In February 2017, we published a proposal on making changes to the way we collect data from postal stakeholders, and asked for comments to be submitted by 6 March 2017.
We now confirm that we will cease collecting letters volumes and revenues data on a regular basis from those operators which handle fewer than two million letters and large letters a year. This change will apply from financial year 2017-18 (April 2017 to March 2018).
We consider that the change to our data collection will remove burdens from the smallest postal operators without having a material impact on our ability to monitor the market, for the reasons set out in our consultation document.
We received a single submission from a stakeholder in response to our proposal, who suggested that the proposed changes to our data collection would impair our ability to monitor the letters market, and in particular, the development of end-to-end competition. We have considered this submission. However, we continue to take the view that the change would not impair our ability to monitor the market for the same reasons as set out in the February proposal. In summary, these include the very low proportion of access and non-Royal Mail end-to-end accounted for by operators handling fewer than two million letters annually; visibility of total access volume from Royal Mail (and of revenue from Royal Mail and others); and the retention of the ability to require provision of information on an ad hoc basis.
In the light of these changes we will therefore require all operators who meet one or both of the criteria set out below to provide us with information on their letters business on an annual basis. These criteria are:
We will be writing to those operators we have collected data from in 2016-17 in due course to inform them of what action, if any, they may need to take.
If you believe that you meet at least one of the criteria above, but we have not collected data from you in the past financial year (2016-17), please contact email@example.com to inform us of this. We can then advise you as to what further action you may need to take.
If you require further information or have any questions, please contact Mark Pearson in Ofcom’s Market Intelligence team at firstname.lastname@example.org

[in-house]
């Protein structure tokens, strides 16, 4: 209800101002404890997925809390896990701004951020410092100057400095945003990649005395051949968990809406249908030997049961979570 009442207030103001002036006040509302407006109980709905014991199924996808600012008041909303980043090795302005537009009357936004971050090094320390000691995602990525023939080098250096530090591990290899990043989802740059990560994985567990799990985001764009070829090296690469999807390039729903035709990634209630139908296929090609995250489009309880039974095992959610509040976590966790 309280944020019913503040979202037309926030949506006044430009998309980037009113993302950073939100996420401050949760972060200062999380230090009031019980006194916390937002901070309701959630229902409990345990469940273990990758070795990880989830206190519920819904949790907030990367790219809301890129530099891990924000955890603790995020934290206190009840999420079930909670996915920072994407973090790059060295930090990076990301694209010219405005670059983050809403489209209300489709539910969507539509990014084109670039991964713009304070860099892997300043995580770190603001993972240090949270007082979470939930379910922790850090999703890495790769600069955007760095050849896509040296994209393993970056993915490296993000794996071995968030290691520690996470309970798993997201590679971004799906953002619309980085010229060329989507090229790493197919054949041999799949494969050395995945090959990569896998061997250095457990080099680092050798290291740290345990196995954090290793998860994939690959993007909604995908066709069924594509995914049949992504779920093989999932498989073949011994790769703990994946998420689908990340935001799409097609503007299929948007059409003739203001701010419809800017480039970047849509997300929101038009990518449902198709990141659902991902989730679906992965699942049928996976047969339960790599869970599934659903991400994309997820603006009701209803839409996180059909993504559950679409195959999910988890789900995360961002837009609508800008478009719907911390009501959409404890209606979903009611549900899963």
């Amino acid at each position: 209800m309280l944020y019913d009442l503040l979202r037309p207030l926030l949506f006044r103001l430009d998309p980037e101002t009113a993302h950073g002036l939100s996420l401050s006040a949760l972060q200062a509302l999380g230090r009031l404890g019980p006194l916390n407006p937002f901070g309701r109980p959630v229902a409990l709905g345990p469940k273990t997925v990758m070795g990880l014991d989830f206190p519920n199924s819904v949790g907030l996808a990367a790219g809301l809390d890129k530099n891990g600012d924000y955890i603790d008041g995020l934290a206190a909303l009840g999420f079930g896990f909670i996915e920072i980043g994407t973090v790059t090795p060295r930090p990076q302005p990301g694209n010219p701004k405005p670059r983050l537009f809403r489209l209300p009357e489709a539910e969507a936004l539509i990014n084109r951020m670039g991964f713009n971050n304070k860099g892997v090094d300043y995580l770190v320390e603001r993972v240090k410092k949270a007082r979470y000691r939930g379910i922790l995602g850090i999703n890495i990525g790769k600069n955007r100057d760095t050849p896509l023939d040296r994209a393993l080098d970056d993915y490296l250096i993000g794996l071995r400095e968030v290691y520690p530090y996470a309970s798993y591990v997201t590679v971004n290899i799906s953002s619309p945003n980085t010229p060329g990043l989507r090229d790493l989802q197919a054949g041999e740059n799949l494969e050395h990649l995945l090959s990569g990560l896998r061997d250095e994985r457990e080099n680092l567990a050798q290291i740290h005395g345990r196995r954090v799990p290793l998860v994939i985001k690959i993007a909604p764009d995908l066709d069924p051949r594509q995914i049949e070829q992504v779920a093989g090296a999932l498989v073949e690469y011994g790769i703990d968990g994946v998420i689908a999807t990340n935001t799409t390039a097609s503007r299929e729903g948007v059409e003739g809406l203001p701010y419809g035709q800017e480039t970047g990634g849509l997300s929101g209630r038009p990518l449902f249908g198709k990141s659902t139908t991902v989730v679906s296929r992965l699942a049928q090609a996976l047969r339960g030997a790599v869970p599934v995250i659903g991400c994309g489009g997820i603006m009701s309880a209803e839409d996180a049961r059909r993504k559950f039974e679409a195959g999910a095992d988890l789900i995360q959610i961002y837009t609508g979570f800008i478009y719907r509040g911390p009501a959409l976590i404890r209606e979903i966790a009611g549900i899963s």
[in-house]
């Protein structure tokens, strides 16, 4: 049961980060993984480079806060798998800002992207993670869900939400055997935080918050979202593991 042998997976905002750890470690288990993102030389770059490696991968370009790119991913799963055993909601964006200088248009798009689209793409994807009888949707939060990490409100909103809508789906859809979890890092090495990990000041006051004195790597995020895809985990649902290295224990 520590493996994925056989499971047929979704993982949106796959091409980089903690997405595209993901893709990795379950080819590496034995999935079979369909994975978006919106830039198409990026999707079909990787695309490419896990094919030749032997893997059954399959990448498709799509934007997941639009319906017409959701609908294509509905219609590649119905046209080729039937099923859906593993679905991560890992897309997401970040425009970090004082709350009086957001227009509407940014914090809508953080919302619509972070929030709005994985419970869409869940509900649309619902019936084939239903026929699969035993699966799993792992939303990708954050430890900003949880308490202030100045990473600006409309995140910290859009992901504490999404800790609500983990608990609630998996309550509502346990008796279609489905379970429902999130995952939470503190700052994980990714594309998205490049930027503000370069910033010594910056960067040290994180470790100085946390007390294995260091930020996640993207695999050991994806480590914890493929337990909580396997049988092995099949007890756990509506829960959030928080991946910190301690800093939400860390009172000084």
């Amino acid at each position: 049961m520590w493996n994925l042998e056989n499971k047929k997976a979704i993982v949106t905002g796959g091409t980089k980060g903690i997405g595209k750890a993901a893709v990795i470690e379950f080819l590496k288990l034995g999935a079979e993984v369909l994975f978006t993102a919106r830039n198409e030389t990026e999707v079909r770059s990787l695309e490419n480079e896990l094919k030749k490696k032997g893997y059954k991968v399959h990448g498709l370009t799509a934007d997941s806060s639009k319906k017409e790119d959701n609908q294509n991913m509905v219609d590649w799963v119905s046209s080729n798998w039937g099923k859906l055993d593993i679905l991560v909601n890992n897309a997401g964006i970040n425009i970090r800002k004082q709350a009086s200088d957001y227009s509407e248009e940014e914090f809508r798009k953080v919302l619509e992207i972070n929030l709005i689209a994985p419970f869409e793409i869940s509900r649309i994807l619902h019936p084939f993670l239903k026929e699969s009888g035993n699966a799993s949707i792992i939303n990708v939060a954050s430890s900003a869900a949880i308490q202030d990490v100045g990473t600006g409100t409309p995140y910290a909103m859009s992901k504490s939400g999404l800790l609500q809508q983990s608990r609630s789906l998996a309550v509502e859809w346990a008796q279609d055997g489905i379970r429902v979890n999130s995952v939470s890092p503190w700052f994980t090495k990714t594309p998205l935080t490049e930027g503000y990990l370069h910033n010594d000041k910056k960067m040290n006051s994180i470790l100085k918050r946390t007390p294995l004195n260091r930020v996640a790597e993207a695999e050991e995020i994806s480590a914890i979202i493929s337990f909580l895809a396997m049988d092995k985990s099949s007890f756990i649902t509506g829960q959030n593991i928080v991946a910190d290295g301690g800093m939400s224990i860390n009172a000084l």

Letter means an addressed postal item that is up to length 240mm, width 165mm, thickness 5mm, and weighs no more than 100g.
Large Letter means an addressed postal item that is larger than a Letter in any dimension or in weight, is up to length 353mm, width 250mm, thickness 25mm, and weighs no more than 750g.
Access mail means mail in relation to which Royal Mail has provided Access. Access means giving a person access to the universal service provider’s postal network at the IMC for the purposes of providing any domestic postal services for Letters, Large Letters or Parcels.
End-to-end delivered, in relation to any postal item, means you are responsible to the customer for the provision of the a postal service from collection to delivery (whether you provide the service by using your own network or by sub-contracting others), but excludes any services in relation to any postal item which is or is to be passed to Royal Mail either (a) at the IMC pursuant to an Access Contract or (b) by sending it using any single-piece service provided by Royal Mail, where single piece bears the same meaning it has in Paragraph 1 of Schedule 1 of The Postal Services (Universal Postal Service) Order 2012.
Agency refers to a type of access mail which is sent pursuant to the following arrangements: a person has an access agreement with Royal Mail in relation to which it is agreed that a postal operator other than Royal Mail will act as the person’s agent to hand mail over to Royal Mail at the IMC.
DSA refers to a type of access mail which is sent pursuant to the following arrangements: the sender of the mail concerned has an agreement with a postal operator other than Royal Mail for the provision of the end-to-end service and does not have any agreement with Royal Mail in relation to the postal items sent pursuant to the arrangements.
IMC means “Inward Mail Centre” which is the part of Royal Mail’s mail centre in which the activities related to the processes of final sorting for delivery (in that mail centre’s catchment area) of mail received from the upstream part of Royal Mail’s network, or from other postal operators, to the final addresses take place. The upstream part of Royal Mail’s network consists of the processes related to collection and distribution of mail.